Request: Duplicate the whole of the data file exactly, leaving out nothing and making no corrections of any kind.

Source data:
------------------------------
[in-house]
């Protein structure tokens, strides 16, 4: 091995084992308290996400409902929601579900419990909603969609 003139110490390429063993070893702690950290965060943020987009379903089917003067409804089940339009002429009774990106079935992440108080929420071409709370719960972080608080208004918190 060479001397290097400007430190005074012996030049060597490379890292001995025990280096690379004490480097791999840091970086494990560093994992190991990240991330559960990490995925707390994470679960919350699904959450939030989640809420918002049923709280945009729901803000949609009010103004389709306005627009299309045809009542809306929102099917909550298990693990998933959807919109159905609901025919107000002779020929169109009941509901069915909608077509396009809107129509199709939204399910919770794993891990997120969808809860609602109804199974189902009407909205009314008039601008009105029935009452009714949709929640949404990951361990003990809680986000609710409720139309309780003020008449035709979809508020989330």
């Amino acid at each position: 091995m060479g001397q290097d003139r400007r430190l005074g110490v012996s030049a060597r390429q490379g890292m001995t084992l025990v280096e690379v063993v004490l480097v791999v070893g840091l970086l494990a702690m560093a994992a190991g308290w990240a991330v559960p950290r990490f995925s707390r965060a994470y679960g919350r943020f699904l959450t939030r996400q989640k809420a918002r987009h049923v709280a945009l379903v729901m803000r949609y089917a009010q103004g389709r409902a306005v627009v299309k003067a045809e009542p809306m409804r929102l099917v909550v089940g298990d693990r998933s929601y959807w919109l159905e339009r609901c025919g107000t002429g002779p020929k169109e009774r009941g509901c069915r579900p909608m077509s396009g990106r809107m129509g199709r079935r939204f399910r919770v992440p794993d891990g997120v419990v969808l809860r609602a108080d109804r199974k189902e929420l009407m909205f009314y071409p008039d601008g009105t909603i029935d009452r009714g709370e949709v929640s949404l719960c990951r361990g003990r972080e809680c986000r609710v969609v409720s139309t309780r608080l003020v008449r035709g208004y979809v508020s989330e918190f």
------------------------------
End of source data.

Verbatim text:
[in-house]
């Protein structure tokens, strides 16, 4: 091995084992308290996400409902929601579900419990909603969609 003139110490390429063993070893702690950290965060943020987009379903089917003067409804089940339009002429009774990106079935992440108080929420071409709370719960972080608080208004918190 060479001397290097400007430190005074012996030049060597490379890292001995025990280096690379004490480097791999840091970086494990560093994992190991990240991330559960990490995925707390994470679960919350699904959450939030989640809420918002049923709280945009729901803000949609009010103004389709306005627009299309045809009542809306929102099917909550298990693990998933959807919109159905609901025919107000002779020929169109009941509901069915909608077509396009809107129509199709939204399910919770794993891990997120969808809860609602109804199974189902009407909205009314008039601008009105029935009452009714949709929640949404990951361990003990809680986000609710409720139309309780003020008449035709979809508020989330």
């Amino acid at each position: 091995m060479g001397q290097d003139r400007r430190l005074g110490v012996s030049a060597r390429q490379g890292m001995t084992l025990v280096e690379v063993v004490l480097v791999v070893g840091l970086l494990a702690m560093a994992a190991g308290w990240a991330v559960p950290r990490f995925s707390r965060a994470y679960g919350r943020f699904l959450t939030r996400q989640k809420a918002r987009h049923v709280a945009l379903v729901m803000r949609y089917a009010q103004g389709r409902a306005v627009v299309k003067a045809e009542p809306m409804r929102l099917v909550v089940g298990d693990r998933s929601y959807w919109l159905e339009r609901c025919g107000t002429g002779p020929k169109e009774r009941g509901c069915r579900p909608m077509s396009g990106r809107m129509g199709r079935r939204f399910r919770v992440p794993d891990g997120v419990v969808l809860r609602a108080d109804r199974k189902e929420l009407m909205f009314y071409p008039d601008g009105t909603i029935d009452r009714g709370e949709v929640s949404l719960c990951r361990g003990r972080e809680c986000r609710v969609v409720s139309t309780r608080l003020v008449r035709g208004y979809v508020s989330e918190f």